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This book considers the political and constitutional consequences of Vieth v. Jubelirer (2004), where the Supreme Court held that partisan gerrymandering challenges could no longer be adjudicated by the courts. Through a rigorous scientific analysis of US House district maps, the authors argue that partisan bias increased dramatically in the 2010 redistricting round after the Vieth decision, both at the national and state level. From a constitutional perspective, unrestrained partisan gerrymandering poses a critical threat to a central pillar of American democracy, popular sovereignty. State legislatures now effectively determine the political composition of the US House. The book answers the Court's challenge to find a new standard for gerrymandering that is both constitutionally grounded and legally manageable. It argues that the scientifically rigorous partisan symmetry measure is an appropriate legal standard for partisan gerrymandering, as it logically implies the constitutional right to individual equality and can be practically applied.


'Under what circumstances can minorities defeat majorities in American democracy? Blending incisive legal analysis, with insights from social choice theory, McGann, Smith, Latner, and Keena explain how a largely unnoticed court case has allowed the Republican Party to violate the fundamental democratic principle of one man one vote to ensure their control of the House of Representatives. Employing rigorous empirical analysis, the authors provide a death-blow to political scientists’ prevailing wisdom that, when it comes to redistricting, demography is destiny … Important, accessible, and timely, this book will generate controversy among scholars of redistricting. It is essential reading for students of American politics, as well as anyone who wants to better understand today’s political climate.'

Benjamin G. Bishin - University of California, Riverside

'[This book] makes a rigorously argued case that partisan gerrymandering - unrestricted after Vieth v. Jubelirer (2004) - has emerged as a serious problem for democratic representation and proposes to solve it through an innovative legal strategy, rooted in social choice theory, designed to persuade courts to reconsider the issue from a new perspective. It is easily the most original and important work on partisan gerrymandering to appear since the Court’s ruling.'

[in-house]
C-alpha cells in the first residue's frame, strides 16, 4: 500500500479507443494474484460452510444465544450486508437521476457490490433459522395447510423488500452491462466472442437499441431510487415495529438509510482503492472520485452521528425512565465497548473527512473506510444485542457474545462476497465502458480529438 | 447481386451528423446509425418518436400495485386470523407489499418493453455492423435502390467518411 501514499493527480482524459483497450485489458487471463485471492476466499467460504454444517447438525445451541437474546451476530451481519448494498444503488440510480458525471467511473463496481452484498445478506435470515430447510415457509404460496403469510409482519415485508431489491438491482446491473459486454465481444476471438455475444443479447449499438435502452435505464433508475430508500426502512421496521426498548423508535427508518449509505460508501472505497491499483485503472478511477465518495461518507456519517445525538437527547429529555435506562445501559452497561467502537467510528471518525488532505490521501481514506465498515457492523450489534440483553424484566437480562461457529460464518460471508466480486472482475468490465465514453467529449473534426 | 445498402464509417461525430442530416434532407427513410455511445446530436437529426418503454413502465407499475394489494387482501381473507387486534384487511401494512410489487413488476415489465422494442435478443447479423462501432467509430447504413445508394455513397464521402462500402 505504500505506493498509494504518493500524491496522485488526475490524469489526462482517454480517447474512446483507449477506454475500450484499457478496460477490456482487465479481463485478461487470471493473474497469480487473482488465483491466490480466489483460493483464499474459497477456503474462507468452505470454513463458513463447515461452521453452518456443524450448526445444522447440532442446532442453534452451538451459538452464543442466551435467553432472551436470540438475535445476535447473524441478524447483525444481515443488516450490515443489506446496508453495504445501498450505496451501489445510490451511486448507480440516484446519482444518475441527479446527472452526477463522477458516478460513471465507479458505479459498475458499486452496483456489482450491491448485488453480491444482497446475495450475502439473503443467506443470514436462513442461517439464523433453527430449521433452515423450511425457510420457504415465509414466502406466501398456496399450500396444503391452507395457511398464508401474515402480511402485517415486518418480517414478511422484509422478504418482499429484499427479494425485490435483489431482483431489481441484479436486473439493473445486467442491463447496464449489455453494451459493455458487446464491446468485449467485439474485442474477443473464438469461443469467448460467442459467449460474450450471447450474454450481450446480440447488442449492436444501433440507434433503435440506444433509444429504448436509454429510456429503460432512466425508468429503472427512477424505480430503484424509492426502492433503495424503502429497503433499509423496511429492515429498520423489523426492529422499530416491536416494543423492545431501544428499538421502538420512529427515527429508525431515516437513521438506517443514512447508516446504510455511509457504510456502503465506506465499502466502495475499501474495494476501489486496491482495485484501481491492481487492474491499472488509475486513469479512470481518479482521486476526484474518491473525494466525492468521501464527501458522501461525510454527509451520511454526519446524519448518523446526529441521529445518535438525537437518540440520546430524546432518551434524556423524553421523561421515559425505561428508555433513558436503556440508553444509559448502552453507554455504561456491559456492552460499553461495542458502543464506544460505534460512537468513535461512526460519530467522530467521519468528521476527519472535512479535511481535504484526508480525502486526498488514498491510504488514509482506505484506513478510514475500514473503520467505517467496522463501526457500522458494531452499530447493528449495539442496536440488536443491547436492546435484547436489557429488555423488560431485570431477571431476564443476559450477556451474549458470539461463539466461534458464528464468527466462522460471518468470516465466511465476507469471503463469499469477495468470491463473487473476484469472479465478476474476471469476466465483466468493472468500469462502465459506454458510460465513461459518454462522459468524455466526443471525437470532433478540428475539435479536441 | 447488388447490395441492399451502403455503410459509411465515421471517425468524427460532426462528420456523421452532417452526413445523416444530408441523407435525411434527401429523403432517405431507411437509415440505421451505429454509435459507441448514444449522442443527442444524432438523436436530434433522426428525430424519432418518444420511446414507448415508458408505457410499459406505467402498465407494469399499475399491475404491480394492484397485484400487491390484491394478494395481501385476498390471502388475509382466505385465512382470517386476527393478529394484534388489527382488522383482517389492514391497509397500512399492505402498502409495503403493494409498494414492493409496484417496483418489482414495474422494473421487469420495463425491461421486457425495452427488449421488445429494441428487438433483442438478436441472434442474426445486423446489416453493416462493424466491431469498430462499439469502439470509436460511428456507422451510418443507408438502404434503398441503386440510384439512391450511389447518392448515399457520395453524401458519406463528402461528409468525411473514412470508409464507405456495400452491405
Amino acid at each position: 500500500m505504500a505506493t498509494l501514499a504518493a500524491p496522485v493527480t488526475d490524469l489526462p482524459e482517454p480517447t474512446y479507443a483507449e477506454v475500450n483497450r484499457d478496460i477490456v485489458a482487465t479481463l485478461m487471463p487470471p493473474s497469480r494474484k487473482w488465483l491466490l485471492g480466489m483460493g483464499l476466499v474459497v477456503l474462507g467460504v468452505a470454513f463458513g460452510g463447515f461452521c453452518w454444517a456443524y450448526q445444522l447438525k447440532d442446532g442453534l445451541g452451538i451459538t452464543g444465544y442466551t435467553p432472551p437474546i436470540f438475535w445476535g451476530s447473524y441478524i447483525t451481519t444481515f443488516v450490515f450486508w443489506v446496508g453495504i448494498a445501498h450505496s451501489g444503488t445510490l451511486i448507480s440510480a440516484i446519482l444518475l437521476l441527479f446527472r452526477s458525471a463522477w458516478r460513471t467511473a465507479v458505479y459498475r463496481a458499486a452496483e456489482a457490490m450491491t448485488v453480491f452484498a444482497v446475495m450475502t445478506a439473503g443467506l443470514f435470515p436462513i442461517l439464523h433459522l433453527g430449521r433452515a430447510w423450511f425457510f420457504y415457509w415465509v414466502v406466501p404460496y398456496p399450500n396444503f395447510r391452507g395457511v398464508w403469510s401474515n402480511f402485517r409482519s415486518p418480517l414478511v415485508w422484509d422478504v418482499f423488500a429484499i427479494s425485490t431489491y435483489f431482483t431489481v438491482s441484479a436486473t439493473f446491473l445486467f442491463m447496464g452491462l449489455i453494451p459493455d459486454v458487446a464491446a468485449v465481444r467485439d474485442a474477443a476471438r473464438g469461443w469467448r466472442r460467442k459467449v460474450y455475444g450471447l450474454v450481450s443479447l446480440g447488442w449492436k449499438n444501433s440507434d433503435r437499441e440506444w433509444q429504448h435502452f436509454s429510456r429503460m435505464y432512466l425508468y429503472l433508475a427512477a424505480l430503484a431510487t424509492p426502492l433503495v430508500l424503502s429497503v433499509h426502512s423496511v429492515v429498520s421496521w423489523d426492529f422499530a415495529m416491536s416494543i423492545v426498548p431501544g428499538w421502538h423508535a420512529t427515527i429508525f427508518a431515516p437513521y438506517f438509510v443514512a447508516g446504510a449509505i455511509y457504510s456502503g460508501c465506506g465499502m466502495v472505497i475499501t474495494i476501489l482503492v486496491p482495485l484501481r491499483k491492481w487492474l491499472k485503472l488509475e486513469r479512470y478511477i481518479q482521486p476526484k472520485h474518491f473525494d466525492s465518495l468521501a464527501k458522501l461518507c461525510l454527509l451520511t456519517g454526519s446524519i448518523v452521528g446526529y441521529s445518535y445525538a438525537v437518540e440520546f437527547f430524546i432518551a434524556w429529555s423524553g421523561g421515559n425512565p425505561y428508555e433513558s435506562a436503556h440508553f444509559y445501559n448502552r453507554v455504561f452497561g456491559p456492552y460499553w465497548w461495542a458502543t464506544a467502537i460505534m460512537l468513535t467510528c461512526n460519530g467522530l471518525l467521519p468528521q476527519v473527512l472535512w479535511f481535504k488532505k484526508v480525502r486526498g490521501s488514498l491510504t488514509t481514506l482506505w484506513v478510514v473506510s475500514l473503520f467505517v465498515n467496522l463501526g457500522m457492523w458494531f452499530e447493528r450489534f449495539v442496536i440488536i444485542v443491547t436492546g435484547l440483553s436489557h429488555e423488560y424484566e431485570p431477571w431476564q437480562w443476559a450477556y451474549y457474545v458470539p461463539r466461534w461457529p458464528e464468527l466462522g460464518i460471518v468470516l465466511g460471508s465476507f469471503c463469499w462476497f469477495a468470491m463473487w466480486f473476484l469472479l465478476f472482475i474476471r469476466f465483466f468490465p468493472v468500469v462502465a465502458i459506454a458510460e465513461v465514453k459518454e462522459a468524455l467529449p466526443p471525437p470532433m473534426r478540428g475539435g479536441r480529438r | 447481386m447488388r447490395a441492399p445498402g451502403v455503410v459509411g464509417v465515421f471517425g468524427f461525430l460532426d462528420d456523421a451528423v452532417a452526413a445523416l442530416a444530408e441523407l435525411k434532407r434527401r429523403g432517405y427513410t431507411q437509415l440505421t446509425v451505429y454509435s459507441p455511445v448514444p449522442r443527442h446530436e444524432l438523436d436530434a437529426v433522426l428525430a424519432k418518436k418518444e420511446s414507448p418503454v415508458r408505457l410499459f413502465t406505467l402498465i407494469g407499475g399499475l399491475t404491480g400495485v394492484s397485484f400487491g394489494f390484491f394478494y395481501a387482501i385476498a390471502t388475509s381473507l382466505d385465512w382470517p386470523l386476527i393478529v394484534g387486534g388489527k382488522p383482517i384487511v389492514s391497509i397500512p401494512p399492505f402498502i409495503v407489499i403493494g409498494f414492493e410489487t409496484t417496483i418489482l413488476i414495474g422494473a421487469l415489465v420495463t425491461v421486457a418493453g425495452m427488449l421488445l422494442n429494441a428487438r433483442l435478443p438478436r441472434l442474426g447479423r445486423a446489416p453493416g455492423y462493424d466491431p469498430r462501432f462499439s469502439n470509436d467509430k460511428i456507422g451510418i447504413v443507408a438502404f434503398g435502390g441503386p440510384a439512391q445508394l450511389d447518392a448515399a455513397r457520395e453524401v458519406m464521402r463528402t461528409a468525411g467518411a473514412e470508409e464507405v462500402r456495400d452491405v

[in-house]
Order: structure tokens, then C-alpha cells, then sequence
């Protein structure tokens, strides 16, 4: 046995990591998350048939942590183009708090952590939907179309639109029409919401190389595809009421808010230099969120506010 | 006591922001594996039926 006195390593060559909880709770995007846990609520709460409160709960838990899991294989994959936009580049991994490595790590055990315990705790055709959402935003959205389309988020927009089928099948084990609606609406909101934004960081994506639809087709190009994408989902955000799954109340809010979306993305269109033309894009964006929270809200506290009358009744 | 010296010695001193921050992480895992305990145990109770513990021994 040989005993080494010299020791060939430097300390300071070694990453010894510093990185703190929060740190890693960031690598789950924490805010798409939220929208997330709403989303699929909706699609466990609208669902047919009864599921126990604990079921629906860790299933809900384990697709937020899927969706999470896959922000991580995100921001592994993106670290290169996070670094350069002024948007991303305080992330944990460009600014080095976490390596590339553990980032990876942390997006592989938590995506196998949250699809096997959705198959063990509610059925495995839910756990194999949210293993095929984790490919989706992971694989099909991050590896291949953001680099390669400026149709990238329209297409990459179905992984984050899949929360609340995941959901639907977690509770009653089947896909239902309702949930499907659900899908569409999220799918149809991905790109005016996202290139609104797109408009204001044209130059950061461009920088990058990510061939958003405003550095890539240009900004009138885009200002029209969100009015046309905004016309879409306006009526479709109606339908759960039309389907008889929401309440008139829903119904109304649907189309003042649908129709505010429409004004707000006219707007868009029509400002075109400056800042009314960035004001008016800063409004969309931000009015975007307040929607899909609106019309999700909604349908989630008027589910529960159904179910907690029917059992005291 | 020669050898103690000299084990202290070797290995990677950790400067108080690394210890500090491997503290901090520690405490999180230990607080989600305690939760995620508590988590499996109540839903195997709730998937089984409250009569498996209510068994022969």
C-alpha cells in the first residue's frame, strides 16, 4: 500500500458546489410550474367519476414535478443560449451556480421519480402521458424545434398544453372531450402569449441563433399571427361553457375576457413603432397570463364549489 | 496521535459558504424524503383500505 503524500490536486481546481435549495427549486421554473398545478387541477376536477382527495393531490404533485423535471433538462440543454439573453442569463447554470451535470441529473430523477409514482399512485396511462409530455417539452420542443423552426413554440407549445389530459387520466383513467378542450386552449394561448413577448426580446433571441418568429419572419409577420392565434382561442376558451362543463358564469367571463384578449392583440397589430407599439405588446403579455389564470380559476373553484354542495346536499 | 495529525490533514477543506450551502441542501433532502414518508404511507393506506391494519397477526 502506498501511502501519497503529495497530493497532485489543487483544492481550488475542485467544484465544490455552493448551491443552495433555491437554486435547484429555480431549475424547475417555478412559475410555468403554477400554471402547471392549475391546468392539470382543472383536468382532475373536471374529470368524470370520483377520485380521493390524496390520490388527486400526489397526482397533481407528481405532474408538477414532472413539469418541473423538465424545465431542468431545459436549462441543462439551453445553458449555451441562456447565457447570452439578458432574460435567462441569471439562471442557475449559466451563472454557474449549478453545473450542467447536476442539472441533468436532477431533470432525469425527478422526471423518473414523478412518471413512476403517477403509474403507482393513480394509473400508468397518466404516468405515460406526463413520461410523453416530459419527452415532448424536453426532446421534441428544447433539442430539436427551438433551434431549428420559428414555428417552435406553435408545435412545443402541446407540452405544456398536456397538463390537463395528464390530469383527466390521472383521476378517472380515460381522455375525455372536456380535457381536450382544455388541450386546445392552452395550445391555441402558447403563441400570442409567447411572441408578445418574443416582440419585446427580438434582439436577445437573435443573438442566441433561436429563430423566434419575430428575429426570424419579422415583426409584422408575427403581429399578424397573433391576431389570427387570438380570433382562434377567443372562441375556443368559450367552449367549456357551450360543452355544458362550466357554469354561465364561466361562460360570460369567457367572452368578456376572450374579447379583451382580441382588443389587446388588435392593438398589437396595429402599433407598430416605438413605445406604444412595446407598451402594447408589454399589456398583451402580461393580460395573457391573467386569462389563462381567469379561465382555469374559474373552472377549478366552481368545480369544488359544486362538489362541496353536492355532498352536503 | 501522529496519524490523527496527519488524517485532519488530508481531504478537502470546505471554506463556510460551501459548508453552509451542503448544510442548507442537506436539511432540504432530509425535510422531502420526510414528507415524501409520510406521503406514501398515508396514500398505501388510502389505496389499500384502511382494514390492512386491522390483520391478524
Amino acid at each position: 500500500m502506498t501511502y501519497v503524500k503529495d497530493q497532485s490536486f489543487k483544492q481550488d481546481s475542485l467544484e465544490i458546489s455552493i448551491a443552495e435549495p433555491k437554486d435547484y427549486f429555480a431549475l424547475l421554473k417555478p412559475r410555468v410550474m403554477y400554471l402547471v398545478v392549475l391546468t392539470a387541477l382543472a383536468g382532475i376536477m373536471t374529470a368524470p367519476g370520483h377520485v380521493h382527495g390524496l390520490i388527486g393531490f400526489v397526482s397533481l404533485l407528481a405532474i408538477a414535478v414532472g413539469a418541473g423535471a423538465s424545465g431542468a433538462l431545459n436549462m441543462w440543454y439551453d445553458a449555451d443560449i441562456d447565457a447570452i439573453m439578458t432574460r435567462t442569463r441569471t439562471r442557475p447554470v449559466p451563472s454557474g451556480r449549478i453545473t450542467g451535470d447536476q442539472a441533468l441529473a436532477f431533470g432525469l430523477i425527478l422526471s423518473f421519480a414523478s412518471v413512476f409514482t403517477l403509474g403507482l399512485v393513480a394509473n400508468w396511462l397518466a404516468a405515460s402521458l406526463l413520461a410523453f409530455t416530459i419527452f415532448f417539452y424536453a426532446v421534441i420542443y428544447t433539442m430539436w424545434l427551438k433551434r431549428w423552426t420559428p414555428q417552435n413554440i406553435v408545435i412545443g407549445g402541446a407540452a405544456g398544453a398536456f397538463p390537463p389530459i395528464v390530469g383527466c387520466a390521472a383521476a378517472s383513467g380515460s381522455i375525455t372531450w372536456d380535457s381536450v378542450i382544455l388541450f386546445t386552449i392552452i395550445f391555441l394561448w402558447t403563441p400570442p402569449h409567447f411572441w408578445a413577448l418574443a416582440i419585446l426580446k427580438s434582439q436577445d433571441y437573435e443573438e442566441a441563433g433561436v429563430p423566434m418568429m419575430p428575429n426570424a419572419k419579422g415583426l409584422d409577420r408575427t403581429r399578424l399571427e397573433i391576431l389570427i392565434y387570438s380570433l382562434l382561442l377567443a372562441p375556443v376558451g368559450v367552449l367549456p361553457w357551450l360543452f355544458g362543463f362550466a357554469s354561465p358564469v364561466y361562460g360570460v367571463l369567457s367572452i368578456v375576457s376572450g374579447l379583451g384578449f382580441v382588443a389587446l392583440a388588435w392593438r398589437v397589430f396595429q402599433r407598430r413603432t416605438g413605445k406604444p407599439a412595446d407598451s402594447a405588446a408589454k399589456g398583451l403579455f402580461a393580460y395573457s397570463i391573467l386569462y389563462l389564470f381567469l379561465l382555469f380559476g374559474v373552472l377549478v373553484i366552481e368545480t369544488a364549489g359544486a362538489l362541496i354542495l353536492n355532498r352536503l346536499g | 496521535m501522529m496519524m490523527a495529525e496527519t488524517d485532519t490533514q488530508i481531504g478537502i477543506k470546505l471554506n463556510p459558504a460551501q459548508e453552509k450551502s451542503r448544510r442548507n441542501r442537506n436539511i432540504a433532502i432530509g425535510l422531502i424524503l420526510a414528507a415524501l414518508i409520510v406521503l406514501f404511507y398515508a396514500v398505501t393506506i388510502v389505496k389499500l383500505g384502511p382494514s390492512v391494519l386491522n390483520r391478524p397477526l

Gary Jacobson - University of California, San Diego

'Translating votes into a fair division of seats is a fundamental challenge of democracy. The authors powerfully demonstrate how the Supreme Court's 5-4 decision in Vieth v. Jubelirer (2004) set the stage for at least a decade of partisan gerrymanders and systematic bias in favor of Republicans.'

Matthew Lebo - State University of New York, Stony Brook

'McGann et al. explain how partisan gerrymandering allowed a minority of voters to elect a majority of the US House of Representatives in 2012 and created a virtual Republican lock on the institution until 2020. The authors make a provocative argument about the signal sent by the Supreme Court’s Vieth v. Jubelirer decision, which they claim encouraged state legislatures to maximize partisan advantage in competitive states … This book represents the best of social science research by addressing a relevant topic, embracing normative implications for democratic theory, and offering guidelines to ensure popular sovereignty.'

T. Lynch Source: Choice

'… this is an excellent book. The authors do a tremendous job covering the legal background and political implications of gerrymandering and explaining the data analysis required for the book. … I highly recommend this book to students and scholars of representation and redistricting.'

Thomas L. Brunell Source: Congress and the Presidency

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